Kathi Lipcius, former Inquirer photo staffer, dies at 69

Kathi Lipcius, 69, a former Inquirer photo staffer with a passion for travel, died Tuesday, Dec. 7, of heart failure at Riddle Memorial Hospital.

The longtime Delaware County resident was born in Philadelphia and raised in Prospect Park and Media. Ms. Lipcius graduated from Nether Providence High School in 1969, and was offered a seat in the first class of women admitted to Princeton University, said Ed Hille, her husband.

But Ms. Lipcius chose to attend Duke University: Her passionate sports fandom won out over the Ivy League, and Duke had a better basketball team than Princeton. She studied anthropology, then later earned a master’s degree in film at Stanford University.

Ms. Lipcius lived in Haiti for a time, working for the United States Agency for International Development, making filmstrips, including a project on reforestation. After she moved home to Delaware County, Ms. Lipcius took a job at The Inquirer in 1986, working in the photo lab — she produced prints for reprint sales and performed other work supporting photographers and editors.

It was there she met Hille, then an Inquirer photographer and later a photo editor. She recognized him from American Photographer — the magazine had featured a story and images about coverage of the 1985 MOVE bombing, including a picture of Hille and the rest of the photographers who documented the incident.

“We passed in the hallway and she winked at me,” said Hille. The two were married in 1990, and their daughter, Alexandra, was born in 1992.

Ms. Lipcius left The Inquirer in 1989 to pursue one of her greatest passions, seeing the world.

“She loved to travel, and she loved to tell stories,” said Hille. When she was studying at Duke, Ms. Lipcius told her parents she was going to Greece for the summer, then ended up taking a ship to Turkey — “fifth class, with the goats,” she would tell people. From there, she went overland to Iran and Afghanistan, spending a month in Afghanistan in 1972.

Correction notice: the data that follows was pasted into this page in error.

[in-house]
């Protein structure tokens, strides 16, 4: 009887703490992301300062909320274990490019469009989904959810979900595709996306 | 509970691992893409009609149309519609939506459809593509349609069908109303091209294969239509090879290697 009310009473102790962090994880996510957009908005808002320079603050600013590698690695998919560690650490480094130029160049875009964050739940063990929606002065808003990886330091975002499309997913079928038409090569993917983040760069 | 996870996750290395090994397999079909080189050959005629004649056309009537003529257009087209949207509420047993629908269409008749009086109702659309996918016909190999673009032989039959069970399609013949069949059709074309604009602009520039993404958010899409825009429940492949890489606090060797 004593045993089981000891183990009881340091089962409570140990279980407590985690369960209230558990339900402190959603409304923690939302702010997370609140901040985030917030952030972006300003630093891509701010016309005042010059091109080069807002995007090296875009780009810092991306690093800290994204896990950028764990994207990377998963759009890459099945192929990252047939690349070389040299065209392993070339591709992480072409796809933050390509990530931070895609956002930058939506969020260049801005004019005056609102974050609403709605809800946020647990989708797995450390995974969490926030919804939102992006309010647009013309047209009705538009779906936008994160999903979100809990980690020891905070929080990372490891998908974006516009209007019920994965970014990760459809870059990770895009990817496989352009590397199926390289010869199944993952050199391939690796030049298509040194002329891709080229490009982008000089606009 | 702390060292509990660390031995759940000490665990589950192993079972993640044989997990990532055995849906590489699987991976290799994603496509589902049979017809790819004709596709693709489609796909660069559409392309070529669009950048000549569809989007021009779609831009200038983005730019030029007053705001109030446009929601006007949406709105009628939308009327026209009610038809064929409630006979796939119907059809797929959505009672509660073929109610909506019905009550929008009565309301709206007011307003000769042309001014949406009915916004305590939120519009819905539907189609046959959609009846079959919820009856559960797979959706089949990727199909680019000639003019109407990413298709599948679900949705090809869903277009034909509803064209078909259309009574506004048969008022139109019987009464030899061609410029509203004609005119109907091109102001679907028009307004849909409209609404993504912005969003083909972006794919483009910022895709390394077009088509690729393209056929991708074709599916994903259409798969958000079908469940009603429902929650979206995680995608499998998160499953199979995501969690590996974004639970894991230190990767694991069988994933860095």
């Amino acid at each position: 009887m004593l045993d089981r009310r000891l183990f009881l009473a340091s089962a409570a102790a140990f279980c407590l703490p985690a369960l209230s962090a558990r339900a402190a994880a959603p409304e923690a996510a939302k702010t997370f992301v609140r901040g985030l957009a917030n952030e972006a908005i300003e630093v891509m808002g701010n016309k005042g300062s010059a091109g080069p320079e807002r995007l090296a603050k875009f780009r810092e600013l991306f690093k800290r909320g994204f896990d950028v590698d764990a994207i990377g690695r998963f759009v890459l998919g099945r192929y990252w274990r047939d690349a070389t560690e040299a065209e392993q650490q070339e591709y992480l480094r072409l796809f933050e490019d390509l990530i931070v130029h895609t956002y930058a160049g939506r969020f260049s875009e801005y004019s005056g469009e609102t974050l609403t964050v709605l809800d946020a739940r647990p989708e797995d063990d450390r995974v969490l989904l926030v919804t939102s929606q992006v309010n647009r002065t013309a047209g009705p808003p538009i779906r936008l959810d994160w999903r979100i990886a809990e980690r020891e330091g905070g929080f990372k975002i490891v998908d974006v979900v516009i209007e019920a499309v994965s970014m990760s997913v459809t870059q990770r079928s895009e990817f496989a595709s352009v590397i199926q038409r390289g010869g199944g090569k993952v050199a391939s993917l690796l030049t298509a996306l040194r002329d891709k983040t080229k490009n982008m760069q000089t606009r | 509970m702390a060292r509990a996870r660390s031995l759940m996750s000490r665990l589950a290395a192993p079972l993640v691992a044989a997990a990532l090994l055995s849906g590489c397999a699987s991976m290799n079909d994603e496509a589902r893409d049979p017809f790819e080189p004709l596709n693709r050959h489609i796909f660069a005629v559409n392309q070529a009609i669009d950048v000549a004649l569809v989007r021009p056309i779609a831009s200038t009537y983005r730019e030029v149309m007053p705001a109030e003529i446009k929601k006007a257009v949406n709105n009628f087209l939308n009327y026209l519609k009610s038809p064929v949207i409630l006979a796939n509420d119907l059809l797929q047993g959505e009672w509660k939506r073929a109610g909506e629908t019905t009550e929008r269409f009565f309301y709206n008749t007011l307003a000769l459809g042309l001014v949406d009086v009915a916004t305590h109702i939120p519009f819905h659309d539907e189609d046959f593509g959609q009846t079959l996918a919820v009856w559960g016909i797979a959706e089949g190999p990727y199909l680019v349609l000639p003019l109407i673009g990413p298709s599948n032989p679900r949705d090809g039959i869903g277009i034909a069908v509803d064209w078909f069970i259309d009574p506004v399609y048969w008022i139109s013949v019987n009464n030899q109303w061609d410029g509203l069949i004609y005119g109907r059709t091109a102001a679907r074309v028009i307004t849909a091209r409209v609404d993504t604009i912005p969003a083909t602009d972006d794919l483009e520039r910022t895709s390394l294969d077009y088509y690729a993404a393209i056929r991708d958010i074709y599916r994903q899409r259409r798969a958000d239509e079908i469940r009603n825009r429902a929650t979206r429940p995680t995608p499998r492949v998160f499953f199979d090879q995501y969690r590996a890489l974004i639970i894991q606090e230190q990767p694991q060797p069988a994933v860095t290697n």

When their romance was new and Hille was trying to impress Lipcius, he told her stories about traveling to Afghanistan to cover the war in 1982.

“She had to one-up me and say she was there 10 years earlier,” said Hille. Ms. Lipcius had traveled in 24 different countries, he estimated.

“She was a really, really smart woman, and she was a very hard worker,” said Clem Murray, a former Inquirer director of photography.

Ms. Lipcius was a gifted photographer in her own right. When Hille took a freelance assignment in Romania after the fall of Nicolae Ceausescu in 1990, Lipcius went along as his translator — she was fluent in French, the language spoken by many people in high places. In her downtime, she’d walk the streets, shooting pictures, and a photo she took of four Romanian children won photography contests.

She was an avid reader, relishing Thomas Pynchon, Walker Percy, and Vladimir Nabokov, and the love of sports that guided her college choice never left her. Ms. Lipcius was devoted to all the local sports teams, and also rooted for Penn State, her daughter’s alma mater.

Ms. Lipcius grew up spending summers at a home on the Bohemia River in Maryland’s Eastern Shore, and kept that tradition up with her own family.

If you befriended Ms. Lipcius, she fed you. Her cooking prowess was legendary, said Michael Perez, a former Inquirer photographer. When Hille invited Perez home for Thanksgiving one year, he walked in to see a table groaning with food and a house smelling divine, all thanks to Ms. Lipcius.

“I said, ‘Who else is coming?’ and she said, ‘It’s just you,’” Perez said. That generosity continued. Even after Ms. Lipcius suffered a health setback this fall, her concern in conversation was not her own health, but the health of Perez’s daughter, who had broken her ankle. “She always put everyone before herself, and she had a laugh that you could never forget.”

Her greatest devotion was to Hille, and to their daughter.

“She was a very caring, wonderful mother,” said David Zucchino, a former Inquirer reporter and longtime friend who can vouch for the deliciousness of Ms. Lipcius’s lasagna. “And she and Ed were fun to watch together, they had this great, teasing relationship.”

In addition to her husband and daughter, she is survived by her sister, Sharon Lipcius.

Per Ms. Lipcius’s request, there will be no services, but memorial donations may be made to the Chesapeake Bay Foundation, 6 Herndon Ave., Annapolis, Md. 21403.


Christin Hakim

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